If your MAGI is in excess of $100,000, you will have to wait until 2010 when wealthy Americans will be granted a unique opportunity. For the first time, you will qualify for a Roth IRA conversion regardless of your income. Previously, taxpayers with a modified adjusted gross income of $100,000 (or more) were not permitted to make a Roth IRA conversion. The compelling reason to pay attention is that individual IRA owners who have modified adjusted gross incomes of more than $100,000 can enjoy a huge windfall by taking advantage of this conversion opportunity.

The Roth IRA Changes in a Nutshell

For tax years after 2009, the Tax Reconciliation Act permits all taxpayers to make Roth IRA conversions, regardless of income level. If you make the Roth IRA conversion in 2010 you will be given the option to pay all the taxes on the conversion with your 2010 return, or with the returns for the two subsequent years by claiming the conversion income on the 2011 and 2012 returns.

What Happens When You Make a Roth IRA Conversion?

When you make a Roth IRA conversion, you pay income tax on the amount you choose to convert. While my standard advice “to pay taxes later” still represents my strongest recommendation for successful long-term planning, I have always made a “philosophical exception” for Roth IRAs. With respect to Roth IRA conversions, the better advice for many individuals is pay taxes now. While each case will benefit from an individualized analysis on the merits of the conversion, the critical feature of the Roth is that, once the initial taxes are paid on the conversion, income taxes will never be due on the growth, capital gains, dividends, interest, etc. This will be particularly advantageous to high-income taxpayers.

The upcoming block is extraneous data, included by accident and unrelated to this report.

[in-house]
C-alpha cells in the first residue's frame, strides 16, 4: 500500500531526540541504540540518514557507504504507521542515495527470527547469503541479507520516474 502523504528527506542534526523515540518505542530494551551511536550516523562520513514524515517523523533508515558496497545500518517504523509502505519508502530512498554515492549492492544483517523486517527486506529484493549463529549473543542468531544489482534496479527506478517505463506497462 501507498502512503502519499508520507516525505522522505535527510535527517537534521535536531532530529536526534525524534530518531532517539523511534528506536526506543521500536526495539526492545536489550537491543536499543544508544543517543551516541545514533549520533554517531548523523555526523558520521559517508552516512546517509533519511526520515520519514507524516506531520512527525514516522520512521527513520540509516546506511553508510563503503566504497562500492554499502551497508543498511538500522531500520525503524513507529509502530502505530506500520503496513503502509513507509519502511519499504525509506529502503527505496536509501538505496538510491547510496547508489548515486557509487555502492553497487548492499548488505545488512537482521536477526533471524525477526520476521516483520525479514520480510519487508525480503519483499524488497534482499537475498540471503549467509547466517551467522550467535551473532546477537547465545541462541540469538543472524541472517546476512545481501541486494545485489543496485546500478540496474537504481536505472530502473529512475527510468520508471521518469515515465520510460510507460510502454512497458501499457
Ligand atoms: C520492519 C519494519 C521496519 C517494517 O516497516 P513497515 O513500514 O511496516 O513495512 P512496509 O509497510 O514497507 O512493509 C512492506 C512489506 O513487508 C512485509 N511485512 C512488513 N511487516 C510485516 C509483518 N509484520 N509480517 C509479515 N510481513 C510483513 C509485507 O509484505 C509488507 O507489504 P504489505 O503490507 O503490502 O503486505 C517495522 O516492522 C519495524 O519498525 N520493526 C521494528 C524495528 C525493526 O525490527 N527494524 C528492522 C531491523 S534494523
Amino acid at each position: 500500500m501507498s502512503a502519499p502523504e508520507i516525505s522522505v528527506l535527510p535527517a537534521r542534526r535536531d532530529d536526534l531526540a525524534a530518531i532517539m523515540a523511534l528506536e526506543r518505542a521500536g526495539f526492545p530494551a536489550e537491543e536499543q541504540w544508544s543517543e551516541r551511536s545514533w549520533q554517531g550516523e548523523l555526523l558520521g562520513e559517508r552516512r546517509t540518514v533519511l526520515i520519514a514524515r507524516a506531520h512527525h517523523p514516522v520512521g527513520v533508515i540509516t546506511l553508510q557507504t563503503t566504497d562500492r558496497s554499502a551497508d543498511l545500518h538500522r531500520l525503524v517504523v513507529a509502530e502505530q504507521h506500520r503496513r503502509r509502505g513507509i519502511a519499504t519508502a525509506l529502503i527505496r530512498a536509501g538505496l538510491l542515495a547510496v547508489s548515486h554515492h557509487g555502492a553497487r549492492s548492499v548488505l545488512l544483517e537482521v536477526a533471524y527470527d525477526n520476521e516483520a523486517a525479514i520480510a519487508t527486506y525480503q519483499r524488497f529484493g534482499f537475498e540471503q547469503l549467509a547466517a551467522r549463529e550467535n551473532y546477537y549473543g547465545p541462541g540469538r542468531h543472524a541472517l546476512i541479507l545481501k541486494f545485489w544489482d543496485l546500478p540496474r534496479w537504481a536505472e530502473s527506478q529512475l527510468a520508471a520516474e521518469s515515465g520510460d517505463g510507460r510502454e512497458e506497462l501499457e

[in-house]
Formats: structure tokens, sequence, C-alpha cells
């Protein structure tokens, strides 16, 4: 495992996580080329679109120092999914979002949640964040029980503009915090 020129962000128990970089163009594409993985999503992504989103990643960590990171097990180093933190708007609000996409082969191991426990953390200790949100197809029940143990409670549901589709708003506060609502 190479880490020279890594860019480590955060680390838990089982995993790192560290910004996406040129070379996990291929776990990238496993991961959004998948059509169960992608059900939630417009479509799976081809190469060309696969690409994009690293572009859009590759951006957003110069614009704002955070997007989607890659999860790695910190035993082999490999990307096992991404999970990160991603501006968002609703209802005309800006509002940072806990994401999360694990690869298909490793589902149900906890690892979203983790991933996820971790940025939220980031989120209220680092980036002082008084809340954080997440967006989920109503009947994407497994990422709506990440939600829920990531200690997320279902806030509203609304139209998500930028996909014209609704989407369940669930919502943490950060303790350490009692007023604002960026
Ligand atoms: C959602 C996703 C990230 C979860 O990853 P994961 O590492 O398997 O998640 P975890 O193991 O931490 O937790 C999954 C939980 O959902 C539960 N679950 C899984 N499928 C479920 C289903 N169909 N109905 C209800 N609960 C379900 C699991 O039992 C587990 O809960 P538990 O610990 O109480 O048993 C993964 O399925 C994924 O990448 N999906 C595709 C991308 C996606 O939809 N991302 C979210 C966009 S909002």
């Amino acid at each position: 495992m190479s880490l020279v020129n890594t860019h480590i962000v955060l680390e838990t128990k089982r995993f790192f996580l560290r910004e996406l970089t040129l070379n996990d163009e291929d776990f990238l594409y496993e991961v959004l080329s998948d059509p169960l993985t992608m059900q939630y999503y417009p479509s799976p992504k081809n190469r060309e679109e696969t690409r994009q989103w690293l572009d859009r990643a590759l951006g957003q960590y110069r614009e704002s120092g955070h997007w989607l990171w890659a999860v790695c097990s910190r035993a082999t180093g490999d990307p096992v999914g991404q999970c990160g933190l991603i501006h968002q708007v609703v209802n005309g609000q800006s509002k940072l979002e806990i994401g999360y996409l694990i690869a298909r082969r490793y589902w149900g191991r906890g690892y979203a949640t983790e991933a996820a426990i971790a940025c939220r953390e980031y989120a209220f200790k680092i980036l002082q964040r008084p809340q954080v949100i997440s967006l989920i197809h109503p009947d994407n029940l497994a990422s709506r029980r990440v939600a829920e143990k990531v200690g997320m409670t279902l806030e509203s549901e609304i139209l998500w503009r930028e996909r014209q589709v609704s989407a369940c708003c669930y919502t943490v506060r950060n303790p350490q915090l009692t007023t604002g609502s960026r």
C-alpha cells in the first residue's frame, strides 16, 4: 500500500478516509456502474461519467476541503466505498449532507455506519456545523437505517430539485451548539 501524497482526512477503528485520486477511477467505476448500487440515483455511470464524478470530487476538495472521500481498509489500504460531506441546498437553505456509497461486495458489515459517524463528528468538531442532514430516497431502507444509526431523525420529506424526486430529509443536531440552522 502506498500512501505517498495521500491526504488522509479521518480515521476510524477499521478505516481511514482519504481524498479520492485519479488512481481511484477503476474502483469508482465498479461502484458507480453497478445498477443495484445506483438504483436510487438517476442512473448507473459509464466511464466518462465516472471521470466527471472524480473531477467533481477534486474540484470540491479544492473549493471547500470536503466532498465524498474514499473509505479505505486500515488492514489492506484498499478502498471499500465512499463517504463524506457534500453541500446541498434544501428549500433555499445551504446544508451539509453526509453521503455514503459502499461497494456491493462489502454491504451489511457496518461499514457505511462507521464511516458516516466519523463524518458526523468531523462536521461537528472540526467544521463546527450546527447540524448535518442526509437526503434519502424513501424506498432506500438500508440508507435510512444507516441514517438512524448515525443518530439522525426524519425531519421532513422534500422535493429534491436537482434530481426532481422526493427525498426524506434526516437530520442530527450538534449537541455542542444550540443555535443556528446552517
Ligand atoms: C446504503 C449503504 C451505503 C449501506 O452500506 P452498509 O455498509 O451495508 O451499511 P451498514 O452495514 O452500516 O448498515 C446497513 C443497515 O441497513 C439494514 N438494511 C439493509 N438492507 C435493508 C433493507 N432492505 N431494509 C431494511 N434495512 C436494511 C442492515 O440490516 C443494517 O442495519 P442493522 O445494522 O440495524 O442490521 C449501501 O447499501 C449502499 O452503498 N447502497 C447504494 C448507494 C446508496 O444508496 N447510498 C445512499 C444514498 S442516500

How Will the Roth IRA Benefit the Owner in His or Her Lifetime?

How much better off will you be during your lifetime? Assume you are in the top tax bracket of 35% (earning well over $100,000), you have $1,000,000 in your IRA, and you have the funds to pay the income tax on the Roth IRA conversion from money outside of the IRA. If we assess the advantage of the $1,000,000 conversion, measured in purchasing power, you would be $517,298 better off in 20 years. However, in today’s dollars, as adjusted for 3% annual inflation, this advantage is $286,416. In 30 years you are $725,616 ahead. See the graph below:

What are the benefits to the Roth IRA Owner’s Family?

For the very high income family, the long-term benefit of a Roth IRA conversion is potentially phenomenal. An estimate is that a taxpayer’s family could benefit by as much as twice the amount converted.

Please consider this scenario for the beneficiary. If you die 20 years after you make the conversion and you opt to leave the Roth IRA to your 45-year-old child, who spends it modestly, how much better off will your child be? See the graph below:

By age 85, he is $11,742,363 better off in actual dollars or $1,993,067 in today’s dollars, as adjusted for 3% inflation. This advantage is about twice the original amount converted. Clearly the potential advantages are significant, and for wealthy individuals, the legacy advantage of the Roth is difficult to beat.

For more information about our upcoming free Roth IRA workshop, check out the homepage at retiresecure.com.